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Hyden 16-year-old’s passion for gardening takes him to elected office

A teen and an adult wearing matching campaign shirts and holding campaign signs pose in front of a truck.
Laura Sizemore
Kentucky Department of Education
Logan Sizemore and his uncle, Junior, on election night.

When 16-year-old Logan Sizemore takes his place on the board of the Leslie County Soil and Water Conservation District in January, he’ll be one of the youngest Kentuckians ever to hold public office.

Sizemore, a sophomore at Leslie County High School, was the top vote-getter in the race for the area’s conservation district supervisor. He’ll serve along with six other members who are responsible for overseeing the protection of the area’s soil and water.

Sizemore said he was inspired to run for the position after developing a passion for gardening.

“It’s important to me as a gardener because keeping the soil preserved is going to give gardeners and farmers the best produce that they can get from the soil that they plant in,” Sizemore told LPM News.

Sizemore said he campaigned by talking to customers at his family’s auto shop, and going door to door in town. He was “nervous” about some people’s reaction to his young age, but it didn’t stop him.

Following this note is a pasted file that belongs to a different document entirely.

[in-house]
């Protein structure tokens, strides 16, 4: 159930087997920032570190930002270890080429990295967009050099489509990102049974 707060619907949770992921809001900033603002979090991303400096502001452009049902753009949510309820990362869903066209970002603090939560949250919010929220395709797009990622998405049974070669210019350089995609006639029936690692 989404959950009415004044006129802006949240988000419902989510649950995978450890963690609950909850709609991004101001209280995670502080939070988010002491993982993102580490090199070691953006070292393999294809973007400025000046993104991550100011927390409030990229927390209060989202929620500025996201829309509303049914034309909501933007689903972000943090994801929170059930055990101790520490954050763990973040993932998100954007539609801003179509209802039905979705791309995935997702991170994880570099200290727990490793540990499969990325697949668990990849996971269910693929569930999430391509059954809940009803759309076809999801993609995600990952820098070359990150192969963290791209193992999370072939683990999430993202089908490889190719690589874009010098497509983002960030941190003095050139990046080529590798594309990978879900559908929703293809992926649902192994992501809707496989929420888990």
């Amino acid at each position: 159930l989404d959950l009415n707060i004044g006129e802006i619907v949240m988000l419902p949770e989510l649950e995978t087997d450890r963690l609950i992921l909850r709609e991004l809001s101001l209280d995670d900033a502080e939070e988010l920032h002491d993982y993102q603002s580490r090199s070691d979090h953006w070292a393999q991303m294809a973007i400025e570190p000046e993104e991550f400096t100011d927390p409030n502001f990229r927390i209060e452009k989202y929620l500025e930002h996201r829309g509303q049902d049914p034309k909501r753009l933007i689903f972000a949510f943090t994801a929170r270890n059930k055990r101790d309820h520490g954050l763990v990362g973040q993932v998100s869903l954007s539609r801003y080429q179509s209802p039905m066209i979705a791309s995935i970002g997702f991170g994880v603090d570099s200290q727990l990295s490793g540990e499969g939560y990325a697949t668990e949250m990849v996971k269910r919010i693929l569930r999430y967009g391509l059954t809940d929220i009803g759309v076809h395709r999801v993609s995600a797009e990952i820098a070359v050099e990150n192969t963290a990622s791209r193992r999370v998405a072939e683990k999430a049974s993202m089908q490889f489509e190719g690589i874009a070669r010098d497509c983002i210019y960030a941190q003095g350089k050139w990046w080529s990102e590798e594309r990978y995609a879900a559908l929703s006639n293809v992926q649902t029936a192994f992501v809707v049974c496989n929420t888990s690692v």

Soil and water conservation district supervisors serve four-year terms. According to the Kentucky Secretary of State’s Office, it’s one of the few elected offices for which there is no minimum age requirement.

Sizemore started gardening with a 4-by-4 raised bed at his family’s home in Hyden when he was in middle school. By 2020, he was growing enough vegetables to supply some of the local restaurants with produce. Sizemore said he donated the food for free because he knew businesses were struggling with pandemic-related uncertainty and inflation.

Today, Sizemore has a half-acre plot where he grows pumpkins, tomatoes, corn, peppers, and other crops. His mother, Laura Sizemore, said last spring he planted three rows of red potatoes before changing into his tuxedo and heading to prom.

In his role as soil and water conservation supervisor, Sizemore said he wants to create more opportunities for young people to learn about agriculture, recycling and protecting the natural world.

“Us humans depend on it so much,” he said.

He wants to involve his classmates in collecting samples to learn about the quality of the county’s soil and drinking water.

In 2022 alone, the Hyden-Leslie Water District issued at least eight boil-water advisories due to water main breaks. Some rural Kentucky water utilities face infrastructure issues due to age and a lack of funding.

Even before officially taking office, Sizemore has already created change. As a result of the teen’s advocacy, Leslie County Schools is bringing back its Future Farmers of America program. Sizemore’s grandfather was a member of the agricultural education program in the 1950s.

His mother, Laura Sizemore, said she and her husband are “extremely proud” of their son.

“You just couldn’t ask for a better kid,” she said.

Ryan Van Velzer contributed to this report.

Support for this story was provided in part by theJewish Heritage Fund.

Jess Clark is LPMs Education and Learning Reporter. Email Jess at jclark@lpm.org.